Efficient assimilation of sulfide by transgenic rice plants over-expressing a rice cysteine synthase
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Hydrogen sulfide is a major environmental pollutant, highly toxic to living organisms at high concentrations. Even at low concentrations, it causes an unpleasant odor from wetlands, especially from wastewater. Plants can utilize hydrogen sulfide as a sulfur source to synthesize cysteine, which then serves as the principal substrate for synthesis of other sulfur containing compounds including glutathione and methionine. It was thus feasible to use aquatic plants, which possess high potential for sulfur assimilation, to remove hydrogen sulfide from the wetland. To this end, we have generated transgenic rice plants over-expressing cysteine synthase, a key enzyme in the sulfur assimilation pathway, and evaluated their capacity for sulfur uptake on hydrogen sulfide treatment. The obtained transgenic plants exhibited 3-fold elevated cysteine synthase activity, and incorporated more hydrogen sulfide into cysteine and glutathione than their wild type counterparts upon exposure to a high level of hydrogen sulfide. These observations suggest that over-expression of cysteine synthase in aquatic plants is a viable approach to remove hydrogen sulfide from polluted environments.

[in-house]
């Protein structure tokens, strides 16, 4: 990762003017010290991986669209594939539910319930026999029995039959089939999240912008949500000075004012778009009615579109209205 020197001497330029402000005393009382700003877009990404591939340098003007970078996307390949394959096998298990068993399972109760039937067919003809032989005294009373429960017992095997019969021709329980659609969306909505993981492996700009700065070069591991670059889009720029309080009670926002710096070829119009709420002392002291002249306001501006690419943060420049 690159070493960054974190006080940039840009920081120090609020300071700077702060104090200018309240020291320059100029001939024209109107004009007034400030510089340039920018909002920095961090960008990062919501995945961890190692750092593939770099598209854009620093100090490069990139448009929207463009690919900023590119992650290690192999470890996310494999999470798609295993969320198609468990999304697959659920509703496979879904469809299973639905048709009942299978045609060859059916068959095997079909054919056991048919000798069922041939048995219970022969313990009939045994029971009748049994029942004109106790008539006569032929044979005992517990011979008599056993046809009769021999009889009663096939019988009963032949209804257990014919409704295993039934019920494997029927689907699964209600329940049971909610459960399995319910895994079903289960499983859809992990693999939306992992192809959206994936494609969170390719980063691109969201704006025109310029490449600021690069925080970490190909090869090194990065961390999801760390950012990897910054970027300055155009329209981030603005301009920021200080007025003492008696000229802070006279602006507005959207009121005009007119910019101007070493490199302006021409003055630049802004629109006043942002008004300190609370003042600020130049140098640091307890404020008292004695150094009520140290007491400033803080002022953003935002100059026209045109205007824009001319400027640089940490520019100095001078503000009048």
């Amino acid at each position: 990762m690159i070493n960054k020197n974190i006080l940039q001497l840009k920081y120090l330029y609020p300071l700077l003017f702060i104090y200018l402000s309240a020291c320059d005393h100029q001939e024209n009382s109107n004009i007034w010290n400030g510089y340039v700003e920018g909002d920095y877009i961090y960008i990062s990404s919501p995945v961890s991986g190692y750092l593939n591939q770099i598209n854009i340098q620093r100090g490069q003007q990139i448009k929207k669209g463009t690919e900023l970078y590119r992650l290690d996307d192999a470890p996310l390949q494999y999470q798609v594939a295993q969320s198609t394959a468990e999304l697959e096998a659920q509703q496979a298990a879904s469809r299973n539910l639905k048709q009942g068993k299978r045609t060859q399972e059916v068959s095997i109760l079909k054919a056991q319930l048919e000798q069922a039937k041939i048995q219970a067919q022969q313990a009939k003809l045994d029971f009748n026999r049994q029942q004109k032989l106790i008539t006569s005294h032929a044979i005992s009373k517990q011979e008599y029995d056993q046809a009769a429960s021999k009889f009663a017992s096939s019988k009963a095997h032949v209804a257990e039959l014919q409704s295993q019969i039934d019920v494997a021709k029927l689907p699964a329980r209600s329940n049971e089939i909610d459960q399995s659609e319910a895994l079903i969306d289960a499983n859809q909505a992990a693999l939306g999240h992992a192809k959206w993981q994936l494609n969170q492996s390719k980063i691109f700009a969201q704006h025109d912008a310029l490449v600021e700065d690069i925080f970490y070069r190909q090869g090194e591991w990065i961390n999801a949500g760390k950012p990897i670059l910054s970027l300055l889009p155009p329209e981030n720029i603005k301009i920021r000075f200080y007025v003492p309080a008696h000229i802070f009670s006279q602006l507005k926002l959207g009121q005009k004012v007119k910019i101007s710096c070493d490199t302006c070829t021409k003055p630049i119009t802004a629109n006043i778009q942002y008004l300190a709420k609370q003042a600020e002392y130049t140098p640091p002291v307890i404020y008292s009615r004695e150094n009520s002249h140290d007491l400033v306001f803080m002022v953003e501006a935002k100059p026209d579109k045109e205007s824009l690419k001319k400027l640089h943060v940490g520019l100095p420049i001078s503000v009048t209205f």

- Plant tissue culture letters
Plant tissue culture letters 23(1), 117-122, 2006-03-01
Japanese Society for Plant Cell and Molecular Biology